Moka Pot or Aeropress: Which Should You Buy?

You want to upgrade your morning coffee routine. But you want something a little nicer than another drip machine, something that’ll make you feel a little fancier, all while giving you a delicious cup of coffee.
moka pot vs aeropress

Two choices come to mind immediately: the AeroPress and the Moka Pot. They’re both known for giving espresso style coffee without the expense or hassle of a big expensive espresso machine.

Today, we’ll compare these two options so you can choose the best coffee device for you!

What is better: AeroPress or moka pot?

The answer to this questions comes down to what you value about your coffee experience. Let’s look briefly at a few of the key similarities and differences, so you can determine which is going to be a better match for your coffee lifestyle.

Which one is easier to use?

The moka pot is infamous for having a steep learning curve when it comes to brewing the perfect cup of coffee. Moka pots are known to be finicky about temperature – if you start with cold water, your coffee may be over-extracted and miserably bitter. And if you put the moka pot on the middle of the burner, or if the burner temperature is too high, it may boil the water too quickly, causing the coffee to be under-extracted and weak.

The AeroPress, on the other hand, is basically foolproof. If you follow the manufacturer’s instructions, you will be able to consistently get a delicious cup of coffee. Additionally, the AeroPress makes coffee in less than half the time than even a small moka pot.

Something to keep in mind, though, is that the AeroPress does require a bit of “manual labor” in order to produce your coffee. Some people find the pressure needed to extract the coffee from the chamber to be a lot of trouble, requiring too much strength and dexterity first thing in the morning.

Which one makes tastier coffee?

As mentioned above, making coffee in a moka pot can be tricky. However, die-hard fans who have also tried the AeroPress still prefer the moka pot. Supposedly, once you get the hang of the moka pot, you can continue to “level up” the flavor of your coffee to a level of mastery you just can’t achieve with the AeroPress. And it’s apparently easier to get a flavor much closer to espresso with a moka pot.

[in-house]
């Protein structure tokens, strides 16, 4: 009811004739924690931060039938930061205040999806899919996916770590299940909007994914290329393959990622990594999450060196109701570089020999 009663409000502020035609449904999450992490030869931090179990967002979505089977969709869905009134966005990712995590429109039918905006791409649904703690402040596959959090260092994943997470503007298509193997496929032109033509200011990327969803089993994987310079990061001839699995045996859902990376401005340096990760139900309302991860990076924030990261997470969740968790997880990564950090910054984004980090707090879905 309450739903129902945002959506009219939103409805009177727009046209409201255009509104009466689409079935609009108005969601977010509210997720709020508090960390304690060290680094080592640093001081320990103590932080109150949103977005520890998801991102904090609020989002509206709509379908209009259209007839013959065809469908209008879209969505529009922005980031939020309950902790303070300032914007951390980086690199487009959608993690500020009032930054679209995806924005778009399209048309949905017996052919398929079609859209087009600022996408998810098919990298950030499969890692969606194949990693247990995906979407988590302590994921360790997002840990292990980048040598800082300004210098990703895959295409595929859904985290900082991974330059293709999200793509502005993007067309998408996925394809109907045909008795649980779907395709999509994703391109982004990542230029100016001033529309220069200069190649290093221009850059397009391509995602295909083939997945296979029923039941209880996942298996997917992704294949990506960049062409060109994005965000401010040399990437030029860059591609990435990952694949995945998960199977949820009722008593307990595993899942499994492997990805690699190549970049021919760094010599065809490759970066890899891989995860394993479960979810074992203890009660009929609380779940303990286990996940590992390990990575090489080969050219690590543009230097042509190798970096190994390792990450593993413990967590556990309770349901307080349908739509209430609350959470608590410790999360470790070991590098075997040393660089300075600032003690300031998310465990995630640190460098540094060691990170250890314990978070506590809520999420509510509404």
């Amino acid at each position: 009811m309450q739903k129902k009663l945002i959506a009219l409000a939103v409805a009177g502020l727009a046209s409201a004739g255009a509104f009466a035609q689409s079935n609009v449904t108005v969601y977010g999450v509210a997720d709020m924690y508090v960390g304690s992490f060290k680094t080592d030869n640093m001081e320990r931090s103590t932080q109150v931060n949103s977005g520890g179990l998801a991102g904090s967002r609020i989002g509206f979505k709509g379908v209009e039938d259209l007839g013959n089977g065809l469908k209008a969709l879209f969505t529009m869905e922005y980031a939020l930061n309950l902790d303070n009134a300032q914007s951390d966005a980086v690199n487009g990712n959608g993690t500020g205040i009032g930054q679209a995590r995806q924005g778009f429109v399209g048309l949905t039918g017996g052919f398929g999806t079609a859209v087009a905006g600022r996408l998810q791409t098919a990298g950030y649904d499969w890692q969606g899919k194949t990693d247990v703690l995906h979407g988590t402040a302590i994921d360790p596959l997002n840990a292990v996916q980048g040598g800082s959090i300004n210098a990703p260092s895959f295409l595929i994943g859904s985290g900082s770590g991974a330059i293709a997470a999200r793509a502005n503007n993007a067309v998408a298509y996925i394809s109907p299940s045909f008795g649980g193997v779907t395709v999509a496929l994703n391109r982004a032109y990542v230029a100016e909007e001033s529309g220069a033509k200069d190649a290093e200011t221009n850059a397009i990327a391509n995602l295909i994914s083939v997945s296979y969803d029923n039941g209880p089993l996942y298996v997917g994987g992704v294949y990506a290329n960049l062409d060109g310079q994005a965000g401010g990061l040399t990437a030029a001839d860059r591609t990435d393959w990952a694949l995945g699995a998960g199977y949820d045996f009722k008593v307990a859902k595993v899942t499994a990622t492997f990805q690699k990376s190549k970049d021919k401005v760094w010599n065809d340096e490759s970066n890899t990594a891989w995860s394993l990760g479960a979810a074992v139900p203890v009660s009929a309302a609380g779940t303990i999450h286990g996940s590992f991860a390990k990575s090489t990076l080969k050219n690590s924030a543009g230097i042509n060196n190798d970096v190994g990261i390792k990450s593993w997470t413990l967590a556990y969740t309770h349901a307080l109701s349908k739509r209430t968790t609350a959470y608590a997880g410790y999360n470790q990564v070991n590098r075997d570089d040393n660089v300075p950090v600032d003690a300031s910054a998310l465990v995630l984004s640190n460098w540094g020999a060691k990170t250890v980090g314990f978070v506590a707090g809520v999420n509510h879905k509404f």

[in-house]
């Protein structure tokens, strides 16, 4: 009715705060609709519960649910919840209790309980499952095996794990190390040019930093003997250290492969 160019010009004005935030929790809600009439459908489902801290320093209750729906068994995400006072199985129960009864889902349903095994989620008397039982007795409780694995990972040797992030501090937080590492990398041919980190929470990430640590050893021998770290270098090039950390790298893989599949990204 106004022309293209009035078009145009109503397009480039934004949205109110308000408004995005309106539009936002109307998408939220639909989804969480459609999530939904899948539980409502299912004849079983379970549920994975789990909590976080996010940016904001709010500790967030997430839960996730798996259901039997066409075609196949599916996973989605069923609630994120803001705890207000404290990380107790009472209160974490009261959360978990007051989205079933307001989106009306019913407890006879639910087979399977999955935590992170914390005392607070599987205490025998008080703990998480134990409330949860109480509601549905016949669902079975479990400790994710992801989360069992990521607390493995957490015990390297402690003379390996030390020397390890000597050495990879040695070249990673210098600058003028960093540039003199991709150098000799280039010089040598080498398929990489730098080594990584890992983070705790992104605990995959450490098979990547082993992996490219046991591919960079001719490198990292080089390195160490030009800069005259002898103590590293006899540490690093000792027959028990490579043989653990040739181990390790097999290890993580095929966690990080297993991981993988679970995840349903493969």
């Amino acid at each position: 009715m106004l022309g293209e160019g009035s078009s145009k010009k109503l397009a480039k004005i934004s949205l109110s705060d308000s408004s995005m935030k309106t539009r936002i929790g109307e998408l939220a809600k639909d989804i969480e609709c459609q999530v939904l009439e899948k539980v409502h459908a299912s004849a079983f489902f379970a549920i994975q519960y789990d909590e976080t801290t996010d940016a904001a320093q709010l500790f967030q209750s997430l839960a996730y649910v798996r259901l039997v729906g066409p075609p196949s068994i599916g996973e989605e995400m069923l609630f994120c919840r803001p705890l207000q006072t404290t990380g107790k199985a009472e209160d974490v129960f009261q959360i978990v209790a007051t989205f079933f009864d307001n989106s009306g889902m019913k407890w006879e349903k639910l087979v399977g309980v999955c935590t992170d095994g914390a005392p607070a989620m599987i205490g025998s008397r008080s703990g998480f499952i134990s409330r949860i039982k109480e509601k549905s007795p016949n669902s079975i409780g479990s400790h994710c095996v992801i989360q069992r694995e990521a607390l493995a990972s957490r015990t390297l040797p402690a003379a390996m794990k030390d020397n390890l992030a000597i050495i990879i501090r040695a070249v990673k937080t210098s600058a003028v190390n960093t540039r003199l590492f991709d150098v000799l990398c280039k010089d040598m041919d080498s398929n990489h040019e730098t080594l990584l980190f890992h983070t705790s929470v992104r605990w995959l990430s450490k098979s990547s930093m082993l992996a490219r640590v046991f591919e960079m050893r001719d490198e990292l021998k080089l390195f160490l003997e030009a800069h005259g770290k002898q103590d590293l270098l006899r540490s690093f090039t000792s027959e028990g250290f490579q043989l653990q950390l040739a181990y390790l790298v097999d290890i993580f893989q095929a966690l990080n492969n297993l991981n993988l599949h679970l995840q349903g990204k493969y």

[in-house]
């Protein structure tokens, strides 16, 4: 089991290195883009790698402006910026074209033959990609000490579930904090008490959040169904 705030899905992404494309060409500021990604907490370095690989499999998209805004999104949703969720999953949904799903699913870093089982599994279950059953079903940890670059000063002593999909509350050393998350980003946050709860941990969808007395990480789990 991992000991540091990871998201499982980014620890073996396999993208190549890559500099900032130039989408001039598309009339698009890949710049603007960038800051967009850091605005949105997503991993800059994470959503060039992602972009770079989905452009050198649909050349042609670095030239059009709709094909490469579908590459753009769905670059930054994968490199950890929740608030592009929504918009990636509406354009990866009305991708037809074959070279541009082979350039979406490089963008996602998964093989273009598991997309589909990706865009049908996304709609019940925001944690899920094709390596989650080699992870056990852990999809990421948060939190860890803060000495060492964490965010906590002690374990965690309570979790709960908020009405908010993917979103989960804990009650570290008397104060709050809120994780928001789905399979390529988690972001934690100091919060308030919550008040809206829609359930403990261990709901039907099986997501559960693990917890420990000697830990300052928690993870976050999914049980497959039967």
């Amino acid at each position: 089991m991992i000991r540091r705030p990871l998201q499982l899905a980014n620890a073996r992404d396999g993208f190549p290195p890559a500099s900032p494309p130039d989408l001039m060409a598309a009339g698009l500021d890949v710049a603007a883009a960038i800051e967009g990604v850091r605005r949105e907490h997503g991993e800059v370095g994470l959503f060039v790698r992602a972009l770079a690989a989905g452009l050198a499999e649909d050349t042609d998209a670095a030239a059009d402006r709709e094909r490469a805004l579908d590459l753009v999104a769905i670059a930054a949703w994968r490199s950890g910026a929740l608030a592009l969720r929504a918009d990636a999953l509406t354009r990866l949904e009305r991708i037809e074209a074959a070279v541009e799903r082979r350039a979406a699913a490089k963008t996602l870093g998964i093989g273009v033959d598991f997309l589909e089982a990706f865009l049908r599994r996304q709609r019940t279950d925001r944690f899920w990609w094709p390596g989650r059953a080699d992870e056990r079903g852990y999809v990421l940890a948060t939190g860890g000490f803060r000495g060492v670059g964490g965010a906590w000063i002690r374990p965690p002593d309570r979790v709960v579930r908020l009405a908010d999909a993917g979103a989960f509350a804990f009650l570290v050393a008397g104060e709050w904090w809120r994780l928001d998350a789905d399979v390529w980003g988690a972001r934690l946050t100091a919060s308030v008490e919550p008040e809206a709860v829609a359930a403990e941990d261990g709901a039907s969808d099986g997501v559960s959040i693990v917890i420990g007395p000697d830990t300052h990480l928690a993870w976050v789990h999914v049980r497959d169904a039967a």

On the other hand, fans of the AeroPress love how easy it is to make a cup of really good coffee without having to waste time figuring out how to even make a passable one. Sure, you may never get “artisinal Italian style coffee,” but unless you mess up really badly, it’s practically impossible to get a bad cup of coffee. AeroPress coffee is basically always delicious, from the very first time you use the device.

How easy is it to clean and maintain?

The AeroPress wins by a wide margin on this one. It was designed to be incredibly easy to use and clean: just push the filter and “coffee puck” out of the chamber with the plunger, and all the parts can easily be washed, rinsed, and left to dry for the next use.

Moka pots, on the other hand, require a lot more care in their maintenance. Cleaning a moka pot thoroughly can be a real hassle because of all the little spots coffee oils can accumulate.

A couple of important notes:

The kind of people who will prefer an AeroPress are not the kind of people who will prefer a moka pot, and vice versa. The AeroPress is all about convenience and ease-of-use for one person. Moka pots are more about the ritual and delicate care of making the perfect cup, and feeling accomplished for improving your skill.

One area that fans of both the AeroPress and the moka pot can agree on is that both devices require a particular grind of coffee in order to perform best. Pre-ground coffee usually doesn’t have a uniform grain size. So regardless of which of these you choose, you should probably also invest in a good-quality coffee grinder.

Moka pot vs Prismo

One of the common issues people have with the AeroPress in comparison to the moka pot is the AeroPress requires a separate filter. These paper filters can be a hassle to replace, not to mention the added waste and its impact on the environment.

The other issue some people have with the AeroPress compared to the moka pot is the fact that some of the coffee goes through the paper filter before it’s fully brewed, resulting in a weaker cup. In order to combat this, you have to use the “inverted method” of brewing, which basically involves brewing the coffee with the AeroPress turned upside down. This can be a bit unweildy and awkward – especially if it’s your first cup in the morning!

The Prismo is an extra attachment valve that is available for the AeroPress, and it answers both of those complaints.

First, it includes a reusable fine mesh filter. All you have to do is rinse and dry that filter once you’ve finished making your coffee, like you do with the rest of the AeroPress.

Second, it actually creates a more powerful seal between the brewing chamber and your coffee cup, so you don’t need to do any acrobatics to make a strong cup of coffee.

If you want quick and easy cup of coffee for one person that’s almost espresso, the AeroPress combined with the Prismo valve attachment is the way to go.

Is AeroPress better than a moka pot?

The AeroPress is the better choice for a single serving, or as a personal coffee maker for the office. If you only need to make one cup of coffee at a time and you need it fast, the AeroPress wins hands down. Nothing beats the convenience and esspresso-like taste of the AeroPress, especially when you add the Prismo valve.

If, on the other hand, you need to make multiple servings of “almost espresso” at a time, or if the slow ritual of making coffee is what matters most to you, then the moka pot will be a better choice.

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